and to implement various ongoing faculty development activities on mainstreaming. It was not surprising, however, that with the reported increases in the percent of students with learning disabilities in higher education (Henderson, 1995), more faculty in 1996 indicated having teaching experiences with this group of students. Fewer, however, mentioned experience with students with visual, hearing, and orthopedic impairments and psychiatric disabilities. Data revealed that more faculty in the present study reported having training in special education as compared to about three-fourths in 1985. Many faculty in both studies noted that they did not have knowledge about programs and services for students with disabilities on campus and that they had never used these services. Finally, faculty in 1996 were less familiar than their counterparts in 1985, with earlier disability legislation namely, Section 504 passed in 1973. However, a majority of faculty in 1996 were familiar with recent legislation, i.e., ADA of 1990. It seems that the Deans' grant activities in the 1980s had some impact on faculty, yet with more recent legislation, the mainstreaming and inclusion movements, and the push for supporting the rights of individuals with disabilities in the 1990s, faculty have become more aware and knowledgeable.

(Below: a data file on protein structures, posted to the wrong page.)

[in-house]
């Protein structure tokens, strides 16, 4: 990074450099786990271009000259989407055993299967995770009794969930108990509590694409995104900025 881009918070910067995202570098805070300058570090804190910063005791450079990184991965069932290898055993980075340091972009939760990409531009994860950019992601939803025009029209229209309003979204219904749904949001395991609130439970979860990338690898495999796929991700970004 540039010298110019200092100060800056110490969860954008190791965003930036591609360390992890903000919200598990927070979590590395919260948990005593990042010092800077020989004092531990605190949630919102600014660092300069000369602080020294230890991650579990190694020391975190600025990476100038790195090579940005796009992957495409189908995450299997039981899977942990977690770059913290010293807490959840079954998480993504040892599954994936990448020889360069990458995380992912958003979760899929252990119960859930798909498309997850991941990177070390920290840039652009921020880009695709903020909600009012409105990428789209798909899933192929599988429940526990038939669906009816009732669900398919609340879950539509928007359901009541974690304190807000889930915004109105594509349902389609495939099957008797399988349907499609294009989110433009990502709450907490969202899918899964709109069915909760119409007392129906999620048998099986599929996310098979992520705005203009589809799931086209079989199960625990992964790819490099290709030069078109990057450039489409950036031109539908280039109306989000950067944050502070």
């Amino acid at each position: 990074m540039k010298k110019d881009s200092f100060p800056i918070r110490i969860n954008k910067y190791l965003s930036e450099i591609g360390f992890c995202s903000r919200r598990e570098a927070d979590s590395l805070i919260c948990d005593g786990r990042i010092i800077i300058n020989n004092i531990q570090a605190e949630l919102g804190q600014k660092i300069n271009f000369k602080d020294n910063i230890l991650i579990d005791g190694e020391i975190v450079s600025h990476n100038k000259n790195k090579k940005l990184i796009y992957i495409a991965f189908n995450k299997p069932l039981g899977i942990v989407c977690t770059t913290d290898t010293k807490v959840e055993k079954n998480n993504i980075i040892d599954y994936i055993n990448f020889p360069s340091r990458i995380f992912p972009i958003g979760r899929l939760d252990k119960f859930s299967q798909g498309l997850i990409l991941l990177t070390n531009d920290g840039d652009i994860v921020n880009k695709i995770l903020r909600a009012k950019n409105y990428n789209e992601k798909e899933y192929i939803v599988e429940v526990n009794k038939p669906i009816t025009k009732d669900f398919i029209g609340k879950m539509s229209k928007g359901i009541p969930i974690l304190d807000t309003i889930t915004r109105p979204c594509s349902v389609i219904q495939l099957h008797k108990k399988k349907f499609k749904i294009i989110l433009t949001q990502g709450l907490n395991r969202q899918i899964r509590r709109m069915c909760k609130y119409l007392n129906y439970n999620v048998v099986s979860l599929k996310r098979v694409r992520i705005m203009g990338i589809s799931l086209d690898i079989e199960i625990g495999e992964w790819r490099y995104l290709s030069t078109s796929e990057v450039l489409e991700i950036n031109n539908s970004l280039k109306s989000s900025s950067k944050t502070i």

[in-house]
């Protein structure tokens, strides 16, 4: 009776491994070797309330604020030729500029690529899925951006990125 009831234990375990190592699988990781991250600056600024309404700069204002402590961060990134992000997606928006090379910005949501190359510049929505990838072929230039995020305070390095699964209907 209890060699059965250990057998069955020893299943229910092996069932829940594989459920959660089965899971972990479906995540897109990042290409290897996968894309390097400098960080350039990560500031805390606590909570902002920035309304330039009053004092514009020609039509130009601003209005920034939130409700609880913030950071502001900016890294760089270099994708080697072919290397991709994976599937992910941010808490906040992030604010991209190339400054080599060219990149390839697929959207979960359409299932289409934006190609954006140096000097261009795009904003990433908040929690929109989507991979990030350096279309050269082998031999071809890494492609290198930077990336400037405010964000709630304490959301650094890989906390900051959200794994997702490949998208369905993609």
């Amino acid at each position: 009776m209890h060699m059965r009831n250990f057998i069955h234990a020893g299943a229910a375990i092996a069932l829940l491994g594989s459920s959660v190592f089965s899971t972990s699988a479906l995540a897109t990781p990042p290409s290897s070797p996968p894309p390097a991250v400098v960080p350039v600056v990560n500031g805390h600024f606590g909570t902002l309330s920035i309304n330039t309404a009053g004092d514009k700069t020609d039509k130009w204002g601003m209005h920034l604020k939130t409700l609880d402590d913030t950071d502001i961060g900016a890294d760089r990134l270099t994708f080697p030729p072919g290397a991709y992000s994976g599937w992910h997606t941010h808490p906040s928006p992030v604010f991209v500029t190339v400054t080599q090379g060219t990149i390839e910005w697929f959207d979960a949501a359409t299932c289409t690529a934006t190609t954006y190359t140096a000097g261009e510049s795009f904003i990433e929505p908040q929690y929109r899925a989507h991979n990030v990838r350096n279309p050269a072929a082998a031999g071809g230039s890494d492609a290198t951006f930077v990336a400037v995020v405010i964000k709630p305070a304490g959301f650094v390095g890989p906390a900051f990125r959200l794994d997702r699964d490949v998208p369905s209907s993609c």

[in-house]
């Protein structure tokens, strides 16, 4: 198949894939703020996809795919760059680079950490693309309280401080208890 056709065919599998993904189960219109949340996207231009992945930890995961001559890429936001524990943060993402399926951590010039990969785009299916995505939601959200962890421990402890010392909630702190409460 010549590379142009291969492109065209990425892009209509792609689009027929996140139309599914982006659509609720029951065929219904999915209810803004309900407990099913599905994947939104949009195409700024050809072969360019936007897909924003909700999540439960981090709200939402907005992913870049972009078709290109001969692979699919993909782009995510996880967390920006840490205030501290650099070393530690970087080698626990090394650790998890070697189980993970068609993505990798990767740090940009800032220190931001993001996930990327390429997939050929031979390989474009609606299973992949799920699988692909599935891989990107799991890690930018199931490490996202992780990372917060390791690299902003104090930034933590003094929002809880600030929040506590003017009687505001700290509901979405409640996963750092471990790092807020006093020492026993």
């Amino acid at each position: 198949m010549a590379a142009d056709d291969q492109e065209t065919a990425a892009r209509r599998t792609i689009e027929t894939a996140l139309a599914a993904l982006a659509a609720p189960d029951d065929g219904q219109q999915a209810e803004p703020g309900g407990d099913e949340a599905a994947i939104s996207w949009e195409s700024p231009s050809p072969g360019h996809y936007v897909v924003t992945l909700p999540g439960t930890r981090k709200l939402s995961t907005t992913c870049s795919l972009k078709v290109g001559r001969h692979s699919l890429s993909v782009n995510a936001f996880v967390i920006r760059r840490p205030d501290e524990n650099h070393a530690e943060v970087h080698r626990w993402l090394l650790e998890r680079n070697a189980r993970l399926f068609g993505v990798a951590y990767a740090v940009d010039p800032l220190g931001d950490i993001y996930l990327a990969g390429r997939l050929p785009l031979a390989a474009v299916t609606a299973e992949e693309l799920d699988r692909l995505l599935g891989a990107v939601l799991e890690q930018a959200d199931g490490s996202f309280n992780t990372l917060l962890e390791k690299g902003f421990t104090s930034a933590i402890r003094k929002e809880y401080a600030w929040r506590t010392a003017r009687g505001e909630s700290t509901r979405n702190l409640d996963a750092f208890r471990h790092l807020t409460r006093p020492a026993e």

Results from this survey have a number of implications for practice and for future research. Considering the fact that many faculty reported limited training in disabilities, limited knowledge, and skills for making accommodations, and unfamiliarity with disability laws and university resources, there is a major need for training and development activities for faculty. Almost all faculty, however, were supportive of the integration of students with disabilities and, despite their limited knowledge have implemented various accommodations in their classrooms for these students. Busy schedules, time constraints, and the perceptions by faculty that they have made accommodations may have resulted in the finding that only about one-third expressed a desire to participate in training or work-shops on topics such as testing, instructional accommodations, and services and programs. Faculty comments, however, provided input suggesting that they are interested in receiving information through print materials, i.e., newsletters, pamphlets, handbooks, one page outlines, or booklets (possibly through campus e-mail and the internet). Indeed, these communication channels, in addition to a university newspaper, should be used by personnel in the office for students with disabilities on campus to disseminate ongoing and updated information about disabilities, legislation, programs, technology, and instructional adaptations. Recognizing the different needs or training and inservice by faculty, short ongoing workshops on these topics and on others as requested by faculty, could be offered at the department level and across experiences and strategies. The special education faculty in conjunction with support service providers could offer technical assistance to faculty who desire such help and also take an active role in training activities and in the dissemination of information.
Several shortcomings of this survey need to be noted. First, the findings and recommendations could have limited generalizability to other universities because they were based on data collected from only one university. Still, it should be stressed that the